Only 21 players in big league history have more than 250 home runs and 250 stolen bases. These include some of the best players ever such as Barry Bonds, Willie Mays, Joe Morgan and Rickey Henderson, some other merely great or very good players like Bobby Bonds, Robin Yount and Craig Biggio and a few players like Alfonso Soriano who were only briefly great. A more select subset of these players are the eight who also had 1,000 or more career walks. These are the players who not only had impressive tools, but were genuinely great hitters as well. This group includes three Hall of Famers, Henderson, Morgan and Mays and four others who will either get in or be kept out due to steroids, Barry Bonds, Alex Rodriguez, Biggio and Gary Sheffield. The last player in this group is unlikely to get much Hall of Fame consideration and appears to be rapidly winding down his career.
Bobby Abreu, with 284 career home runs, 393 stolen bases and 1,421 walks easily meets this standard. He was just released by the Angels thus likely ending the career of a player who will probably receive little support from Hall of Fame voterrs, but who will also take his place among the most underrated players in baseball history. Abreu not only managed to leave the Phillies and Yankees shortly before they won the World Series, but despite playing in big media markets for most of his career never was really perceived as a big star. This is not uncommon for players who rely heavily on walks for their offensive value. However, Abreu had a career 129 OPS+ in over 9,500 plate appearances, giving him a higher OPS+ than fifteen Hall of Fame corner outfielders, including recent inductees Jim Rice and Andre Dawson. On the other hand, Abreu was usually very good but never among the best in the game. He never led the league in a major hitting category other than doubles in 2002 and triples in 1999, never finished in the top ten in MVP voting, and, somewhat amazingly, only played in two All-Star games.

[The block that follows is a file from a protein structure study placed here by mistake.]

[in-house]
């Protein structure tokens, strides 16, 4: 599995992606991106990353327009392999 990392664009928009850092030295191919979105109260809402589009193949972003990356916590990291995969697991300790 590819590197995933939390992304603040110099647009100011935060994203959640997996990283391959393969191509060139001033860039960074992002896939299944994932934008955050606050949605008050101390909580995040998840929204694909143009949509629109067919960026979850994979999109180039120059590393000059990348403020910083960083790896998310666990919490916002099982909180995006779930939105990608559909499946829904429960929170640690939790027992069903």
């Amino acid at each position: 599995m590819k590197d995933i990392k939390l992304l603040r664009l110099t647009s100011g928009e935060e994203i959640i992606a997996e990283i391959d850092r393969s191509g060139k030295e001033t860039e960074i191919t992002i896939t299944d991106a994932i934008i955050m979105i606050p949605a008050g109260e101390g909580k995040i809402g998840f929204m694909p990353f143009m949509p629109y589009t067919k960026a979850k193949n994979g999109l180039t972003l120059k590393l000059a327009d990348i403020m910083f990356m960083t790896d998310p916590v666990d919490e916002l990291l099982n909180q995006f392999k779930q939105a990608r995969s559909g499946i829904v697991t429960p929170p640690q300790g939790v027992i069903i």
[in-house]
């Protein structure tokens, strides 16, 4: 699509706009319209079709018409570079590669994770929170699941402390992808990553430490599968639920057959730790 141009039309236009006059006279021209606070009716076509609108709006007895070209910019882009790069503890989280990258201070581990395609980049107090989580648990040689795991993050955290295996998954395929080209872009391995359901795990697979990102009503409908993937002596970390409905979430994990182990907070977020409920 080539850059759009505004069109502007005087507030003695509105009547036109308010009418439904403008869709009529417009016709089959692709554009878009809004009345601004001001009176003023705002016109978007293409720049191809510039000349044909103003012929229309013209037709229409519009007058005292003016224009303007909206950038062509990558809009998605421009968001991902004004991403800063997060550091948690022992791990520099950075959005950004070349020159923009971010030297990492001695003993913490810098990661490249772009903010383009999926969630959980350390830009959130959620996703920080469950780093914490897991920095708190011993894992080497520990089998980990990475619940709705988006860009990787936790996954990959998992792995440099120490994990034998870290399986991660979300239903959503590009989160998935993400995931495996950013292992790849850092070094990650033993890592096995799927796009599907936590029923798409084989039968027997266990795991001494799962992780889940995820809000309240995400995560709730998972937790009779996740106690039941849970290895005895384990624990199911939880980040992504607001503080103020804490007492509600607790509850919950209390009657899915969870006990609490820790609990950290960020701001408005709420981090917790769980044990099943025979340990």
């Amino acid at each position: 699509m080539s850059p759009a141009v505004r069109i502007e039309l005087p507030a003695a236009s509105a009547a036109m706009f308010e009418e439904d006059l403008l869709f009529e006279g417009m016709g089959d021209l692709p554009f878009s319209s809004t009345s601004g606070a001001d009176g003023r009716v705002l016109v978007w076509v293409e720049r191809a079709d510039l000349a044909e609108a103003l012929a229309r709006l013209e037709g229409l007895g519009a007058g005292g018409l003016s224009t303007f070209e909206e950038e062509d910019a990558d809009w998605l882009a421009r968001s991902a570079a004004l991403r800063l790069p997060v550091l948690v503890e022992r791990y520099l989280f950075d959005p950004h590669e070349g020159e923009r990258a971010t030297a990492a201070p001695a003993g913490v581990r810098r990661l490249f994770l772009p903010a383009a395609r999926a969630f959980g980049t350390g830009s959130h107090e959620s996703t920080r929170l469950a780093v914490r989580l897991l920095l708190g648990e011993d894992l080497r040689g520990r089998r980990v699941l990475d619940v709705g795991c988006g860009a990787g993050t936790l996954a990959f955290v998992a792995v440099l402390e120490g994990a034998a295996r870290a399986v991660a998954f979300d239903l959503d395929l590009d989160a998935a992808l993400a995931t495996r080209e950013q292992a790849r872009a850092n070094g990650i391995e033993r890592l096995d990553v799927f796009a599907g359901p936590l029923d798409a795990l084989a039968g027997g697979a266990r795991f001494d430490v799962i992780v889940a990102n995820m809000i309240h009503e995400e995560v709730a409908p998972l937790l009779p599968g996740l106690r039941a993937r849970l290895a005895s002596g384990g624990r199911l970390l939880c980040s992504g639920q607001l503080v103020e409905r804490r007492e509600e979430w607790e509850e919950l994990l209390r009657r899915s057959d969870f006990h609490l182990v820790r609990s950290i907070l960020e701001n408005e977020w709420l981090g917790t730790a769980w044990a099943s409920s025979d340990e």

Abreu’s development as a hitter is also unusual enough to influence how he was perceived as a player. He was one of the few players who evolved from a player best suited to the middle of the order to one best suited to leading off. From his first full season, 1998, to 2005, Abreu slugged .519 and averaged 23 home runs a year. From 2006-2011, he never reached either of those numbers, but became a player with a skill set that would have made him a great leadoff hitter had he been used that way. Between 2006 and 2011, Abreu posted an OBP of .377 while stealing 152 bases; only one player, Hanley Ramirez, exceeded both those numbers during those years. Despite not showing much power and averaging only 16 home runs a year, Abreu almost never batted leadoff during this period, largely because the narrative of his career made it hard to see him as leadoff type hitter. Instead of being viewed as a player who changed, Abreu was seen as a player who lost his power.
Had Abreu’s power years come in the second, rather than first, half of his career, he would have been seen as a player who improved and expanded his skills, but the overall numbers would have been the same. Because of this, Abreu is hard to classify and spent the second half of his career as a punchless number three hitter rather than the top tier leadoff hitter he could have been. Abreu’s career arc was reinforced by the general trends in offense over the last fifteen years or so. As the power heavy period of the late 1990s and early 2000s faded, so did Abreu’s power, but unlike some others, Abreu was able to adapt and become a different, but still valuable, player.
Abreu is the kind of player who will be easily forgotten by most fans. His post-season footprint was not large for a player in the wild card era who amassed well over 9,000 regular season plate appearances. He underperformed in black ink and awards voting; and had a personality that rarely drew a great deal of attention. However, he was also a player with both an unusual skill set and career path who managed to put up numbers that would not look out of place in Cooperstown.